These insights suggest a new way to address type 2 diabetes at its foundations.

“Virtually all agents we have to date to treat type 2 diabetes do not get at the root cause of insulin resistance, which is ectopic lipid in the liver and muscle,” Shulman said. “What if we can rev up the mitochondria to burn the ectopic fat in the liver and muscle?”

To pursue this goal, his group has developed a series of liver-targeted mitochondrial uncoupling agents to promote increased fat oxidation by the liver mitochondria. Shulman’s group has now shown safety and efficacy for this approach to reverse insulin resistance, MASLD/MASH, and diabetes in rodent and nonhuman primate models of metabolic syndrome and type 2 diabetes.

In collaboration with Gilead Pharmaceuticals, Shulman has developed a third-generation liver-targeted mitochondrial uncoupling agent that is now marching its way through Phase 1 clinical trials. “I think liver-targeted mitochondrial uncouplers will be a very safe and effective approach to reverse liver and muscle insulin resistance as well as hyperlipidemia, and offer a novel and effective approach to treat our patients with MASLD, MASH, and cardiometabolic disease.”

Fending off a diagnosis

Most people with type 1 diabetes—the majority of them children—are neither obese nor insulin-resistant. It is an autoimmune process of beta-cell destruction that begins years before clinical diagnosis.

But what if we could block that destruction in at-risk people and delay or even prevent type 1 diabetes? That goal has motivated Herold since medical school, around the time that researchers were first realizing diabetes is an autoimmune disease.

Trained in both endocrinology and immunology, Herold was fascinated early in his career by news that researchers had used an antibody to reverse type 1 diabetes in a mouse model. He and colleagues at the University of Chicago began to test a new antibody to the T-cell CD3 receptor.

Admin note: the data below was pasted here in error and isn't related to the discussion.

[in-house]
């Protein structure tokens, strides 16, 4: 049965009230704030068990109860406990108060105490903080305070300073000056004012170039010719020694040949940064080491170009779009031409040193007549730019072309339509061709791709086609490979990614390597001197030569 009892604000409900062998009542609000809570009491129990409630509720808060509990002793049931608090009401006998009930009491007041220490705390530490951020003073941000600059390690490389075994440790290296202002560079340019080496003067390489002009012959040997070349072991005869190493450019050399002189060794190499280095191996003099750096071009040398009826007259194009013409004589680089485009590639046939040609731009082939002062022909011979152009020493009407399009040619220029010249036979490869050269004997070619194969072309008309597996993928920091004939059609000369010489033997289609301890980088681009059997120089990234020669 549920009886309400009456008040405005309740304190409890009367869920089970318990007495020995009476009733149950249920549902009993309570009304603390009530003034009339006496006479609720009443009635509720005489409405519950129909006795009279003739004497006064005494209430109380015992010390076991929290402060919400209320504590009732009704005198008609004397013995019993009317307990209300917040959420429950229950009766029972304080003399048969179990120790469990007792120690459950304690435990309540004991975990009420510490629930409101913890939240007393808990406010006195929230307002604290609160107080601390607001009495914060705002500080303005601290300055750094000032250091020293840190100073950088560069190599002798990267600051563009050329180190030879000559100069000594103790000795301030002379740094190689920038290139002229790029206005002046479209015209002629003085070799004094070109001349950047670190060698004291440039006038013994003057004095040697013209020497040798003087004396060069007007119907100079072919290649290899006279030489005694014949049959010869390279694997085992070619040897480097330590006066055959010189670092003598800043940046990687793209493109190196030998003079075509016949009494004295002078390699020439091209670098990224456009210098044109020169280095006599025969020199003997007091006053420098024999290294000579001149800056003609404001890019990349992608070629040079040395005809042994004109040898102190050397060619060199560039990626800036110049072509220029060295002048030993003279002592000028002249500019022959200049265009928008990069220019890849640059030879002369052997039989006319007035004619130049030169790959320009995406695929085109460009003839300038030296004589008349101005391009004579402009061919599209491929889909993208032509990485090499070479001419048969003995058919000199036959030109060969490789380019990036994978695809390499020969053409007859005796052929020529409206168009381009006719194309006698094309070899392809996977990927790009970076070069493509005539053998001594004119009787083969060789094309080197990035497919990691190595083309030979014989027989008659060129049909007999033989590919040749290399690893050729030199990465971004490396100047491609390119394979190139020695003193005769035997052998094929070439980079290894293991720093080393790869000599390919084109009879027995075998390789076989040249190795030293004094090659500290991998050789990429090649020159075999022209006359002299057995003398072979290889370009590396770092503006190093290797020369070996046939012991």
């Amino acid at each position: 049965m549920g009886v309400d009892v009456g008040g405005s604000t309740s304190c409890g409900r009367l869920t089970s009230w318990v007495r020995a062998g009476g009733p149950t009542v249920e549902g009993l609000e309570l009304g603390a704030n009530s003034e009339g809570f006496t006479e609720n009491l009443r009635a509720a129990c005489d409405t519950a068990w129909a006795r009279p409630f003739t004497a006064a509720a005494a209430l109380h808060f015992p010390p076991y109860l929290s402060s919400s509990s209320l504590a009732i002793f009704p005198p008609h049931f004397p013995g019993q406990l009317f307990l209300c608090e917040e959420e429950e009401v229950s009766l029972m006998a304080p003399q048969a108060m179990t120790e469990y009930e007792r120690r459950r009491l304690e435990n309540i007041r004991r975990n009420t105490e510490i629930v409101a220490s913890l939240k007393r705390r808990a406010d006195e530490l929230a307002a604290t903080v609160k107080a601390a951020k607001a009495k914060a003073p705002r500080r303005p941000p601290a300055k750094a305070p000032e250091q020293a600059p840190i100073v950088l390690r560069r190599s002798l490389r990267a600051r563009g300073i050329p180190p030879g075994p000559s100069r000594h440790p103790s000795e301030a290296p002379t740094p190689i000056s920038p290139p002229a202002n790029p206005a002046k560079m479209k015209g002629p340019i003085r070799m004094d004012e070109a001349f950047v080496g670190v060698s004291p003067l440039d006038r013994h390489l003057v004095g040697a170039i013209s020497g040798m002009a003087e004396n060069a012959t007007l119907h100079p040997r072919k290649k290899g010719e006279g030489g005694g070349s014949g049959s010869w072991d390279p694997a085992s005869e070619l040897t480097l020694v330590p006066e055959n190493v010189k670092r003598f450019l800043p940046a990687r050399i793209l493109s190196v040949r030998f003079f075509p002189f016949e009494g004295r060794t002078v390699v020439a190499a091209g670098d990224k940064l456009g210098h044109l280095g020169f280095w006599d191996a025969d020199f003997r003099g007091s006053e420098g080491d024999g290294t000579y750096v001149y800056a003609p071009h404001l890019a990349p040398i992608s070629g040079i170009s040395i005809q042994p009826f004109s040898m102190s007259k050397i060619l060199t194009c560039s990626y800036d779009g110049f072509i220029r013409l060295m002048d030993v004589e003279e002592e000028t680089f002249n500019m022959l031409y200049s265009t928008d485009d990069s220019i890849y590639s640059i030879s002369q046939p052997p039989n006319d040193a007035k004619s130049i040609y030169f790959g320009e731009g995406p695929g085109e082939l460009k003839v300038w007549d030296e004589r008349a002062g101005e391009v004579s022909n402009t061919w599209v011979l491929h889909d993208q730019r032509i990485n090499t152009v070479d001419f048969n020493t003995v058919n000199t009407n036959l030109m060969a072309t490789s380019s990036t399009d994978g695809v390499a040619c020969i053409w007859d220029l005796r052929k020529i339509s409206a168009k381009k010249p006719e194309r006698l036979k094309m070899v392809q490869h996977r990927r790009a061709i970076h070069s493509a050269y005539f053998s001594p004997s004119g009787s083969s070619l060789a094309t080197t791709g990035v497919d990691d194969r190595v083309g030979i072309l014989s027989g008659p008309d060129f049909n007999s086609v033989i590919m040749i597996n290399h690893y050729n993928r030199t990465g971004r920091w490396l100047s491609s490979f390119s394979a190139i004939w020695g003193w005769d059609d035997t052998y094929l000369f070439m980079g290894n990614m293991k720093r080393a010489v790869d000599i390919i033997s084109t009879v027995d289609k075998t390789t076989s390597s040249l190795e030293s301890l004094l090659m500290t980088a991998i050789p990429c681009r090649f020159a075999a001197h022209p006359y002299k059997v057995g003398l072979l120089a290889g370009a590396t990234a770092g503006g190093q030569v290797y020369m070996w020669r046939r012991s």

“CD3 is the business end of a T cell. As we began to understand that type 1 diabetes is largely driven by T cells, this became a likely thing to target,” Herold explained.

The drug doesn’t kill T cells. Rather, it delivers a partial agonist signal—one that seems to inactivate or exhaust the cells and keep them from attacking beta cells in the pancreas.

In 2002 at Columbia, Herold’s team showed that in people with newly diagnosed type 1 diabetes, a two-week course of the antibody, now called teplizumab, maintained or improved insulin production for least a year. That in turn improved chronic hyperglycemia and reduced the amount of insulin patients required.

By 2009, with Herold now at Yale, some of these patients had preserved insulin function for five years after the end of the two-year trial. The drug did not work as well for patients who had had diabetes for four to 12 months before treatment, suggesting that getting a jump start on the disease is important. That insight led to a key study.